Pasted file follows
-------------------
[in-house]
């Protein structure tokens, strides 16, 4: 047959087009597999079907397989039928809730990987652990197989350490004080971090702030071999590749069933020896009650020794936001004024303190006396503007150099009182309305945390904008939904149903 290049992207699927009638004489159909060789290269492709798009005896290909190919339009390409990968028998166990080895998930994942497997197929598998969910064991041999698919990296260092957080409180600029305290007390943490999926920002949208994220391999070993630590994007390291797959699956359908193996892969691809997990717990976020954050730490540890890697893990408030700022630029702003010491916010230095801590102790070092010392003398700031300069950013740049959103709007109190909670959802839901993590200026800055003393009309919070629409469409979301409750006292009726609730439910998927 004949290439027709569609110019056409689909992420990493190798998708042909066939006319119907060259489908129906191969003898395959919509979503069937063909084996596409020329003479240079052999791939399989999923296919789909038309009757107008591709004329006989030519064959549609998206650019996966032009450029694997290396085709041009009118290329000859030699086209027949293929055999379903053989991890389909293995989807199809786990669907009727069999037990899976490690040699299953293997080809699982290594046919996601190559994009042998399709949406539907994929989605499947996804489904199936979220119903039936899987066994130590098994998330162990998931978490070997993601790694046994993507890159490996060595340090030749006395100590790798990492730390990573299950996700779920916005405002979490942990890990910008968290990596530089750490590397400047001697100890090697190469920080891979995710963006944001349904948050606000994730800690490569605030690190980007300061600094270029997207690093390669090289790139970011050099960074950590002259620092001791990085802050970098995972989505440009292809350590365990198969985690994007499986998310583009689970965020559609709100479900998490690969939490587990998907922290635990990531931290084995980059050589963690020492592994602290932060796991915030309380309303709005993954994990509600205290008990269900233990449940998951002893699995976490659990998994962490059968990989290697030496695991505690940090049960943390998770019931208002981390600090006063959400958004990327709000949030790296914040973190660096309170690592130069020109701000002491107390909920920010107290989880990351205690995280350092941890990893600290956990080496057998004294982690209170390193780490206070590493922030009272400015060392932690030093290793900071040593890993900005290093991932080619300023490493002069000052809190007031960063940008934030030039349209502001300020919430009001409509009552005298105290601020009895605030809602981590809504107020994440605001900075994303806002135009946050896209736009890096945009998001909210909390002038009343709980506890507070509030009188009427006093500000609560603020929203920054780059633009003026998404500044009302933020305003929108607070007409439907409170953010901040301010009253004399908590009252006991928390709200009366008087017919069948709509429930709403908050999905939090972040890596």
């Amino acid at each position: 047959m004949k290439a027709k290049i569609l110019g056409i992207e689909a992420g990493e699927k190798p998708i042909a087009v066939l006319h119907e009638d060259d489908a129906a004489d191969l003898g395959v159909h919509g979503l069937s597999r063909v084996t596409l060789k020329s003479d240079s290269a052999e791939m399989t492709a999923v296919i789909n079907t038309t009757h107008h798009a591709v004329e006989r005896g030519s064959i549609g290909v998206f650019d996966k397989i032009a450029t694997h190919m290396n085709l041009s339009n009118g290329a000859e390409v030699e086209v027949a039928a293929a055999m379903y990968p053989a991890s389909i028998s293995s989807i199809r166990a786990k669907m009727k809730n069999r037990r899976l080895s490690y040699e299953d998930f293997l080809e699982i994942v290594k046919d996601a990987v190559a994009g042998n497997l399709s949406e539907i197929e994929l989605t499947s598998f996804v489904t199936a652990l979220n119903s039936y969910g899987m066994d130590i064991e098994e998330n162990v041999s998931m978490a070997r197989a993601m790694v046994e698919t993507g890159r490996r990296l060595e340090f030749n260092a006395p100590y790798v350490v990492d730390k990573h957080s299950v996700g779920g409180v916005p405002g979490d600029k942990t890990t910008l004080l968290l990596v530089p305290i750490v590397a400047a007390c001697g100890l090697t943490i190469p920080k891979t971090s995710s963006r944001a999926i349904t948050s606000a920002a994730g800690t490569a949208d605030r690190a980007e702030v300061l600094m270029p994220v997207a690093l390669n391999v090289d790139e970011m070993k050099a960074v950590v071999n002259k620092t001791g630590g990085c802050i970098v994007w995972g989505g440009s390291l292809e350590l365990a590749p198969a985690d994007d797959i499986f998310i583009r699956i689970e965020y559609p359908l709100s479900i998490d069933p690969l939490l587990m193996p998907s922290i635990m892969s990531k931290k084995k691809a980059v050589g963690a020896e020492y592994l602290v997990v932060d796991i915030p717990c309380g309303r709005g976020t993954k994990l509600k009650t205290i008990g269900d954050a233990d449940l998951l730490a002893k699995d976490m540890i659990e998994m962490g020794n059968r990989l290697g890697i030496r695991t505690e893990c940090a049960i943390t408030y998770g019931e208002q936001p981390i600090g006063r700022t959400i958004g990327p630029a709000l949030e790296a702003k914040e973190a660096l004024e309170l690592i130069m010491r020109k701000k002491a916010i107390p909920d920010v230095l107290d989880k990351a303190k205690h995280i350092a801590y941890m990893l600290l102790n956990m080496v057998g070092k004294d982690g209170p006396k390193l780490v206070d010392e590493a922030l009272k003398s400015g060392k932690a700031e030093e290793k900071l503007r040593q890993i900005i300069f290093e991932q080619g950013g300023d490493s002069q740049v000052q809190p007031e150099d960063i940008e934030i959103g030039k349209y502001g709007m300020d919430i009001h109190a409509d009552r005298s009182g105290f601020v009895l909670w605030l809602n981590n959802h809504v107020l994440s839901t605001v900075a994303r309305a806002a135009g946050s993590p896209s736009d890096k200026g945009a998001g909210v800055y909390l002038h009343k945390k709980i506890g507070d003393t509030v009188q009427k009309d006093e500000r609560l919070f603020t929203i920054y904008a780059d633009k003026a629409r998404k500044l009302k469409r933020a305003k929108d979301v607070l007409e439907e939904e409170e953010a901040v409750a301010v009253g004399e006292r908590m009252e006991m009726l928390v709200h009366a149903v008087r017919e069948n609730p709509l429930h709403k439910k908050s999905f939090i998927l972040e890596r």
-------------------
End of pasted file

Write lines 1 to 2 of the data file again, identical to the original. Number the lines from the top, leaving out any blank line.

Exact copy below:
[in-house]
């Protein structure tokens, strides 16, 4: 047959087009597999079907397989039928809730990987652990197989350490004080971090702030071999590749069933020896009650020794936001004024303190006396503007150099009182309305945390904008939904149903 290049992207699927009638004489159909060789290269492709798009005896290909190919339009390409990968028998166990080895998930994942497997197929598998969910064991041999698919990296260092957080409180600029305290007390943490999926920002949208994220391999070993630590994007390291797959699956359908193996892969691809997990717990976020954050730490540890890697893990408030700022630029702003010491916010230095801590102790070092010392003398700031300069950013740049959103709007109190909670959802839901993590200026800055003393009309919070629409469409979301409750006292009726609730439910998927 004949290439027709569609110019056409689909992420990493190798998708042909066939006319119907060259489908129906191969003898395959919509979503069937063909084996596409020329003479240079052999791939399989999923296919789909038309009757107008591709004329006989030519064959549609998206650019996966032009450029694997290396085709041009009118290329000859030699086209027949293929055999379903053989991890389909293995989807199809786990669907009727069999037990899976490690040699299953293997080809699982290594046919996601190559994009042998399709949406539907994929989605499947996804489904199936979220119903039936899987066994130590098994998330162990998931978490070997993601790694046994993507890159490996060595340090030749006395100590790798990492730390990573299950996700779920916005405002979490942990890990910008968290990596530089750490590397400047001697100890090697190469920080891979995710963006944001349904948050606000994730800690490569605030690190980007300061600094270029997207690093390669090289790139970011050099960074950590002259620092001791990085802050970098995972989505440009292809350590365990198969985690994007499986998310583009689970965020559609709100479900998490690969939490587990998907922290635990990531931290084995980059050589963690020492592994602290932060796991915030309380309303709005993954994990509600205290008990269900233990449940998951002893699995976490659990998994962490059968990989290697030496695991505690940090049960943390998770019931208002981390600090006063959400958004990327709000949030790296914040973190660096309170690592130069020109701000002491107390909920920010107290989880990351205690995280350092941890990893600290956990080496057998004294982690209170390193780490206070590493922030009272400015060392932690030093290793900071040593890993900005290093991932080619300023490493002069000052809190007031960063940008934030030039349209502001300020919430009001409509009552005298105290601020009895605030809602981590809504107020994440605001900075994303806002135009946050896209736009890096945009998001909210909390002038009343709980506890507070509030009188009427006093500000609560603020929203920054780059633009003026998404500044009302933020305003929108607070007409439907409170953010901040301010009253004399908590009252006991928390709200009366008087017919069948709509429930709403908050999905939090972040890596």